Those of us who sew are notorious for having stashes of fabric. I’m no exception, though I make a strong effort to buy fabric only for each project at hand. That said, when I came across a basket of remnant bundles, I saw a silky scrap that caught my eye.

It featured diamonds of sage and mustard, two of my must-have colors. It would make the perfect lining for a hat or bag. (Within the month, I’d already found a use for it: Making a decorative accent to the pocket on my bottomless bag made from men’s suits.)

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So. . . what treasures are you finding at thrift stores? Leave a comment and let me know.

Thrift-Shop Hop: Austin

If you love thrift shops, be forewarned: I’m about to make you strikingly jealous. First, close your eyes and picture the sassiest one you’ve ever seen. In what city was it located? I’m happy to report I have a new answer: Austin, Texas, baby.top_drawer

Last week I attended a conference in Austin, which happens to be my former hometown. I took a few days afterward to visit friends I rarely get to see. After enjoying tacos with my fave gals from the high school days, I ventured across the street to Top Drawer Thrift. It turned out to be wondrous, and I’d like you to have a similar encounter soon. To make sure you’re prepared, I’ll share my Five Signs You’re in the Presence of Thrift-Shop Greatness.

Sign #1: Displays are Artfully Prepared

Not everyone knows how to pair a silver vintage dress with a colorful ceramic mask. Or that the same silver dress would benefit from a paisley silk scarf being swooped around its waist. Fortunately, somebody at Top Drawer’s got a keen artistic eye. Artful displays in the aisles impressed me even before I discovered the shop hosts college-level interns in visual merchandising. (Loving your sparkle-antlers, Anna!)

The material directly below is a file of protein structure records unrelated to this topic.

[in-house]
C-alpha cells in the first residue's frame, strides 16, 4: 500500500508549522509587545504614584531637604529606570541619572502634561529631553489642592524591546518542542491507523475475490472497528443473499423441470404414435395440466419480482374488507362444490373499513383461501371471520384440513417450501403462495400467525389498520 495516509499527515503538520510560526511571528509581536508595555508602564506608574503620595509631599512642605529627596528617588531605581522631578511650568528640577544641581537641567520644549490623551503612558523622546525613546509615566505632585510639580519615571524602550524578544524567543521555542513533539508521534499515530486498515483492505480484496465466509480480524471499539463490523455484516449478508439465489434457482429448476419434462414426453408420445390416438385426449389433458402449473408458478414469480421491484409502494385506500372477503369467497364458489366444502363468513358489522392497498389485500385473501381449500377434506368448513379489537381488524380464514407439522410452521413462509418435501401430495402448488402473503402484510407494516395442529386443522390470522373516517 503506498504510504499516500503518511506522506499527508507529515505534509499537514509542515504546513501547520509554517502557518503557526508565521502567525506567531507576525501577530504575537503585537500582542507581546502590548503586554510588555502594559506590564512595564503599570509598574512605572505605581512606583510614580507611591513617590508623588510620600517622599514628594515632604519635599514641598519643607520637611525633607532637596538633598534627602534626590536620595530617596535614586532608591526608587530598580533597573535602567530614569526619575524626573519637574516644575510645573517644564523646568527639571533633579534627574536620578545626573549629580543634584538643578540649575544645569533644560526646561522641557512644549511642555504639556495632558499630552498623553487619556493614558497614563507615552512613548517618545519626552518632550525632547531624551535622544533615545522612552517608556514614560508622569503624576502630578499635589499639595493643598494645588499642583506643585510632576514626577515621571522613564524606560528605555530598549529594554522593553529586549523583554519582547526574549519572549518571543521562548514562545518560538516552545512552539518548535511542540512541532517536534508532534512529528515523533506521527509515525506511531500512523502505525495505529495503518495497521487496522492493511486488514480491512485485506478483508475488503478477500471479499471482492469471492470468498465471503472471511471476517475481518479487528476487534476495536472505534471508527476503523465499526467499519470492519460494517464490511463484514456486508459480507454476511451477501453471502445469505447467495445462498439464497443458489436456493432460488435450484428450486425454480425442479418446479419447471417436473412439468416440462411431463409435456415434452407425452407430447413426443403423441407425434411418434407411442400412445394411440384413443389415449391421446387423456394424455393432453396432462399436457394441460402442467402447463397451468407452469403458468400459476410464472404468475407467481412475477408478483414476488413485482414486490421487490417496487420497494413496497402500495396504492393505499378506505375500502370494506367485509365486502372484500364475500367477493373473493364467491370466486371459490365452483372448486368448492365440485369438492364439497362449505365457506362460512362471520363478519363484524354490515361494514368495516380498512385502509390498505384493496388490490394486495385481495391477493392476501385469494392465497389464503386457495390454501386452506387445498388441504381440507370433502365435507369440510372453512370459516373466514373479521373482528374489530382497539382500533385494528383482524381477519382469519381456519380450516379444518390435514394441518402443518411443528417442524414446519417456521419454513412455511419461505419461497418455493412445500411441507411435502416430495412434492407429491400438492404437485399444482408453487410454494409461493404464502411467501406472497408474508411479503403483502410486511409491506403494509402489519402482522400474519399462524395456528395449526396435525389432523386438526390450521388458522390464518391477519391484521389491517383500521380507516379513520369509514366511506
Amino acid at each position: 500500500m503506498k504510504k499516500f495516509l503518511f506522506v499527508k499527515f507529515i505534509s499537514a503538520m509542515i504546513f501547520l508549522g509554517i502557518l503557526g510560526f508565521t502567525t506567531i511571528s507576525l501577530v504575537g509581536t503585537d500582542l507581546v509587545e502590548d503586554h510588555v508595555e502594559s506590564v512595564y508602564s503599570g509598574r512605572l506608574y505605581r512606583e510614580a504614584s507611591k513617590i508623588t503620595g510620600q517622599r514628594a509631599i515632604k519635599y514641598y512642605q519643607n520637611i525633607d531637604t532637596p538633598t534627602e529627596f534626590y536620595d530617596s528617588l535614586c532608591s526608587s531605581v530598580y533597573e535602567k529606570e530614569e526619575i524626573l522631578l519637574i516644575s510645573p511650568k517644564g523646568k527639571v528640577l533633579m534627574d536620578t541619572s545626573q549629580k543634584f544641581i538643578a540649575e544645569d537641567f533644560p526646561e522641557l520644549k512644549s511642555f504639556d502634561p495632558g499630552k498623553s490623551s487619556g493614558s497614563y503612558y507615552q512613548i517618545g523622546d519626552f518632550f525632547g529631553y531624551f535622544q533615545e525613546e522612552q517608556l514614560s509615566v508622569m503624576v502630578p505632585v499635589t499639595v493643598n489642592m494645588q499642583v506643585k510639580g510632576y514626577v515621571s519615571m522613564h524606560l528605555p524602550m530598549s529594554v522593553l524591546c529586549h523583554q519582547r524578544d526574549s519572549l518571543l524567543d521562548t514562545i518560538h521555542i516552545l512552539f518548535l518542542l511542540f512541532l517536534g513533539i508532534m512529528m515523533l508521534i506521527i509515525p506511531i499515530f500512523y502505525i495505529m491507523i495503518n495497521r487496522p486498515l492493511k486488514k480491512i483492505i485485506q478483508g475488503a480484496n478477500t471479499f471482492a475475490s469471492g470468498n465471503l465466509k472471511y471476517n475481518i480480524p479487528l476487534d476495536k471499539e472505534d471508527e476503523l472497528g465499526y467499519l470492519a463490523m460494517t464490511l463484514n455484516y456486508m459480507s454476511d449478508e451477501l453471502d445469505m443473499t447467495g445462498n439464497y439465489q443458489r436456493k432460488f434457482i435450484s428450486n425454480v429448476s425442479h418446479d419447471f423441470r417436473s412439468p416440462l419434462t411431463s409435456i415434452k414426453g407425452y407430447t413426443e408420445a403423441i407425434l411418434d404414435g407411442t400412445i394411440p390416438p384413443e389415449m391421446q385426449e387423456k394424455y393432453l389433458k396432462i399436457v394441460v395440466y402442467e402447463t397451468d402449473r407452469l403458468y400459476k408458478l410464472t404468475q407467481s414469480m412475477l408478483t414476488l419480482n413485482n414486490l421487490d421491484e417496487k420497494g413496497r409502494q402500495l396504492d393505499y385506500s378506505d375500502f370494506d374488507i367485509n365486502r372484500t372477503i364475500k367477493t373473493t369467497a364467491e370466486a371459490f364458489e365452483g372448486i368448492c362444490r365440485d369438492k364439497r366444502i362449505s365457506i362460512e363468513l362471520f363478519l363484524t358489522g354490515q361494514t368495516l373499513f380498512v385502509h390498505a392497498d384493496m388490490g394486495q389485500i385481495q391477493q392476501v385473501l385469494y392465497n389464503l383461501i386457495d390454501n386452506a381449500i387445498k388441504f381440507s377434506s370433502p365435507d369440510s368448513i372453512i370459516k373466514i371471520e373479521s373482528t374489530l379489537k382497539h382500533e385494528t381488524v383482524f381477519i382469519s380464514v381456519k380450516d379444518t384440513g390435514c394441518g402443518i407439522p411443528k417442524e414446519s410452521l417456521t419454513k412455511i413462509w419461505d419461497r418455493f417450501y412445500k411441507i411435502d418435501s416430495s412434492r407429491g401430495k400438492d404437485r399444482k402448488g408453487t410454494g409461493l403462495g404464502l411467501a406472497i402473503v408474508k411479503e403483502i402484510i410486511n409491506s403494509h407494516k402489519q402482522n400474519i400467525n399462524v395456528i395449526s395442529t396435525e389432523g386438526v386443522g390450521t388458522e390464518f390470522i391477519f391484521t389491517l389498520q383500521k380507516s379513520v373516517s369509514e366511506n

Sign #2: Wandering Brings Out Your Playfulness

unicornI get that some people don’t understand the allure of shopping for discarded items. For me, though, it’s hard to beat the experience of making old things new. Seeing possibility requires a certain level of playfulness.

This shop clearly understands the the importance of a joyful shopping experience. Um, yeah . . . if your display contains a tutu-sporting, boa-wearing, equality-touting unicorn, then I say, “Playfulness? Check!”

Sign #3: You Find an Affordable Discovery You Can’t Live Without

For my friend, this meant finding a pair of pink-and-purple boots. The second she came across them, she exclaimed, “I’ve been looking for a cowboy rainboot!” They fit her perfectly and it was a done deal. I, on the other hand, had never heard of cowboy rainboots. This did not stop me from immediately wishing those fabulous things were mine. How, oh, how, had I lived through four decades without knowing I had an urgent need for plastic boots?

The item I couldn’t live without turned out to be vintage upholstery fabric. Labeled Covington Fabric Corp., the sample pack showcased an address of Fifth Avenue in New York. The 1940 company has since moved away from this textile-row address, but it remains one of the largest manufacturers of printed home-decor fabrics.

 Sign #4: The Shop Supports the Community

Thrift shops and community go hand in hand. In this case, the store is part of a nonprofit that provides hospice and housing. In also supports the local economy, evidenced by a hand-drawn map of other second-hand stores in the area.

Sign #5: The Shop Inspires a New Craft Project

As soon as I saw the Covington samples, I sensed they’d become a sewing project. Their colors were vibrantly retro. Their linen-cotton blend would be easy to work with, but provide substantial heft. And I couldn’t resist the way the samples coordinated with each other. The only question was, “What to make?”

Vote: What Should I Make from Fabric Samples?

So, what should I make, y’all? I’d love to hear your thoughts.